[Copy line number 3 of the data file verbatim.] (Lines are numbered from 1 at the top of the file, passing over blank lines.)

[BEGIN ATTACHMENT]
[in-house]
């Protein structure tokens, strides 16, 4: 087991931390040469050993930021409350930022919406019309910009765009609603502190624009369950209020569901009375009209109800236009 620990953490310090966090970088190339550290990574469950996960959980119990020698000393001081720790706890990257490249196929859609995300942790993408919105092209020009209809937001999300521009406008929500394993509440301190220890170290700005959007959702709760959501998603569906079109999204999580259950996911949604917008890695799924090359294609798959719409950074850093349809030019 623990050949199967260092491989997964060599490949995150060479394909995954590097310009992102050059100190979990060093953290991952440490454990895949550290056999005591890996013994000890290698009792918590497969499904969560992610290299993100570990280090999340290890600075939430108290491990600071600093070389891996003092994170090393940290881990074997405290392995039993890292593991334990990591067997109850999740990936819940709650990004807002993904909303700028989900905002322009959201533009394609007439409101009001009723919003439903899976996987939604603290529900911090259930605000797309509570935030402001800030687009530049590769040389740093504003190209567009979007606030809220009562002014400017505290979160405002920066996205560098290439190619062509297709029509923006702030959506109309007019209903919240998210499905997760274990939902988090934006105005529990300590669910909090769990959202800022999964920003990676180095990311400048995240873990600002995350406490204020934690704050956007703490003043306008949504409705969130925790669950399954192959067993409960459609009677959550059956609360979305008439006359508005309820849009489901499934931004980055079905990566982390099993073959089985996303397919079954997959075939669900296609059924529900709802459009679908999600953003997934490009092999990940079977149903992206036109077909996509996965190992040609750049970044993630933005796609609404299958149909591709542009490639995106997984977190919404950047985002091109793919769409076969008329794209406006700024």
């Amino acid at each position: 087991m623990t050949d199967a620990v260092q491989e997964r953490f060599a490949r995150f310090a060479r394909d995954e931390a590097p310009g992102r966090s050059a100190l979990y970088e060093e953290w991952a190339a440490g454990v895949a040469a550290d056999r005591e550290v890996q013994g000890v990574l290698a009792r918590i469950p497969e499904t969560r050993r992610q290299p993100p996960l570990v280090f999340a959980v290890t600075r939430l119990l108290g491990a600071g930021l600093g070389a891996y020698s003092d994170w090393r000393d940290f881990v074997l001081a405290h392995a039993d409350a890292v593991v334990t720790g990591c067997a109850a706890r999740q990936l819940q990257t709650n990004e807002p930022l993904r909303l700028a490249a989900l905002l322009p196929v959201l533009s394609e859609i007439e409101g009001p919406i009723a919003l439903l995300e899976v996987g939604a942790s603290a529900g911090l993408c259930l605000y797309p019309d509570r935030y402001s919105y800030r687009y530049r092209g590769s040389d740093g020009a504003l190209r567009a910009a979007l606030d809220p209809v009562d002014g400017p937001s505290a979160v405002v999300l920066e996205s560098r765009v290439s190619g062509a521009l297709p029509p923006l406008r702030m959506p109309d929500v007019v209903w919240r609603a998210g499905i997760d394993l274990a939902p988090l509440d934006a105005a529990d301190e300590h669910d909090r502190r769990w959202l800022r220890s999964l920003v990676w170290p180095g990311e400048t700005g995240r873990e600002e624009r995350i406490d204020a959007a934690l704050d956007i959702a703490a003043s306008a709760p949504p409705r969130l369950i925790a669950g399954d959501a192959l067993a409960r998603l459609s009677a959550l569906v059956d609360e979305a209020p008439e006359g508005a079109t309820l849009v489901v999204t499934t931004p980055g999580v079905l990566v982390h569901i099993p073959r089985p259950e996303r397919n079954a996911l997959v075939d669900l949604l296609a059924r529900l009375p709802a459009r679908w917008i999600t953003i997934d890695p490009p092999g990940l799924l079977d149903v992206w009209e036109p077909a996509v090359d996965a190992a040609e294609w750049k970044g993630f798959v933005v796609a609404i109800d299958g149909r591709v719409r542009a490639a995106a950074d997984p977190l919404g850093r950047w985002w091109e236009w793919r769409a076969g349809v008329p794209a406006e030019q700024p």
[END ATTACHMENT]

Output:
């Amino acid at each position: 087991m623990t050949d199967a620990v260092q491989e997964r953490f060599a490949r995150f310090a060479r394909d995954e931390a590097p310009g992102r966090s050059a100190l979990y970088e060093e953290w991952a190339a440490g454990v895949a040469a550290d056999r005591e550290v890996q013994g000890v990574l290698a009792r918590i469950p497969e499904t969560r050993r992610q290299p993100p996960l570990v280090f999340a959980v290890t600075r939430l119990l108290g491990a600071g930021l600093g070389a891996y020698s003092d994170w090393r000393d940290f881990v074997l001081a405290h392995a039993d409350a890292v593991v334990t720790g990591c067997a109850a706890r999740q990936l819940q990257t709650n990004e807002p930022l993904r909303l700028a490249a989900l905002l322009p196929v959201l533009s394609e859609i007439e409101g009001p919406i009723a919003l439903l995300e899976v996987g939604a942790s603290a529900g911090l993408c259930l605000y797309p019309d509570r935030y402001s919105y800030r687009y530049r092209g590769s040389d740093g020009a504003l190209r567009a910009a979007l606030d809220p209809v009562d002014g400017p937001s505290a979160v405002v999300l920066e996205s560098r765009v290439s190619g062509a521009l297709p029509p923006l406008r702030m959506p109309d929500v007019v209903w919240r609603a998210g499905i997760d394993l274990a939902p988090l509440d934006a105005a529990d301190e300590h669910d909090r502190r769990w959202l800022r220890s999964l920003v990676w170290p180095g990311e400048t700005g995240r873990e600002e624009r995350i406490d204020a959007a934690l704050d956007i959702a703490a003043s306008a709760p949504p409705r969130l369950i925790a669950g399954d959501a192959l067993a409960r998603l459609s009677a959550l569906v059956d609360e979305a209020p008439e006359g508005a079109t309820l849009v489901v999204t499934t931004p980055g999580v079905l990566v982390h569901i099993p073959r089985p259950e996303r397919n079954a996911l997959v075939d669900l949604l296609a059924r529900l009375p709802a459009r679908w917008i999600t953003i997934d890695p490009p092999g990940l799924l079977d149903v992206w009209e036109p077909a996509v090359d996965a190992a040609e294609w750049k970044g993630f798959v933005v796609a609404i109800d299958g149909r591709v719409r542009a490639a995106a950074d997984p977190l919404g850093r950047w985002w091109e236009w793919r769409a076969g349809v008329p794209a406006e030019q700024p």